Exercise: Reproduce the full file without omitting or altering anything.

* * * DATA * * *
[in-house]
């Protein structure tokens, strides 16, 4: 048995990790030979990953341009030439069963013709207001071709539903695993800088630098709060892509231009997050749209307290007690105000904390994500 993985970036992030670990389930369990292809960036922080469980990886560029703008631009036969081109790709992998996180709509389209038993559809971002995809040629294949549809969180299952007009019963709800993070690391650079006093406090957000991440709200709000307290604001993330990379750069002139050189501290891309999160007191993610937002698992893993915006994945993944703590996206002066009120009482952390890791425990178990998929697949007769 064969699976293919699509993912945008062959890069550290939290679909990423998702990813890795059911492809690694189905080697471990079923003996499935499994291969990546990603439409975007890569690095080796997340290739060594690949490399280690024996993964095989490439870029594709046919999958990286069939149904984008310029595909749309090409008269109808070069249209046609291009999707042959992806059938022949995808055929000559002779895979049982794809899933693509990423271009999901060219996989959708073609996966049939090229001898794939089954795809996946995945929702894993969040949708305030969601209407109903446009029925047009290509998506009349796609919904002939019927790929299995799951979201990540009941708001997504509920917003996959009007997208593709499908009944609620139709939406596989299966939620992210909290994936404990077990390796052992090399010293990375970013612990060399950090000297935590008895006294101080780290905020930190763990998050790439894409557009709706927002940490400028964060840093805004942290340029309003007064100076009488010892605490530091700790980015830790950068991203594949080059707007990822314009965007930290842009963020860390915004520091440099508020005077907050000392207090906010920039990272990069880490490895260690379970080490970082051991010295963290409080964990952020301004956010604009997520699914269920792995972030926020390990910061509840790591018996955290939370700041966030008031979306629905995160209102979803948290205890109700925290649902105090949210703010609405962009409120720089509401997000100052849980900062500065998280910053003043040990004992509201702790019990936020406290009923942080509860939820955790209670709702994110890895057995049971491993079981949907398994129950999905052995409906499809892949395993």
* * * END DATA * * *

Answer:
[in-house]
């Protein structure tokens, strides 16, 4: 048995990790030979990953341009030439069963013709207001071709539903695993800088630098709060892509231009997050749209307290007690105000904390994500 993985970036992030670990389930369990292809960036922080469980990886560029703008631009036969081109790709992998996180709509389209038993559809971002995809040629294949549809969180299952007009019963709800993070690391650079006093406090957000991440709200709000307290604001993330990379750069002139050189501290891309999160007191993610937002698992893993915006994945993944703590996206002066009120009482952390890791425990178990998929697949007769 064969699976293919699509993912945008062959890069550290939290679909990423998702990813890795059911492809690694189905080697471990079923003996499935499994291969990546990603439409975007890569690095080796997340290739060594690949490399280690024996993964095989490439870029594709046919999958990286069939149904984008310029595909749309090409008269109808070069249209046609291009999707042959992806059938022949995808055929000559002779895979049982794809899933693509990423271009999901060219996989959708073609996966049939090229001898794939089954795809996946995945929702894993969040949708305030969601209407109903446009029925047009290509998506009349796609919904002939019927790929299995799951979201990540009941708001997504509920917003996959009007997208593709499908009944609620139709939406596989299966939620992210909290994936404990077990390796052992090399010293990375970013612990060399950090000297935590008895006294101080780290905020930190763990998050790439894409557009709706927002940490400028964060840093805004942290340029309003007064100076009488010892605490530091700790980015830790950068991203594949080059707007990822314009965007930290842009963020860390915004520091440099508020005077907050000392207090906010920039990272990069880490490895260690379970080490970082051991010295963290409080964990952020301004956010604009997520699914269920792995972030926020390990910061509840790591018996955290939370700041966030008031979306629905995160209102979803948290205890109700925290649902105090949210703010609405962009409120720089509401997000100052849980900062500065998280910053003043040990004992509201702790019990936020406290009923942080509860939820955790209670709702994110890895057995049971491993079981949907398994129950999905052995409906499809892949395993």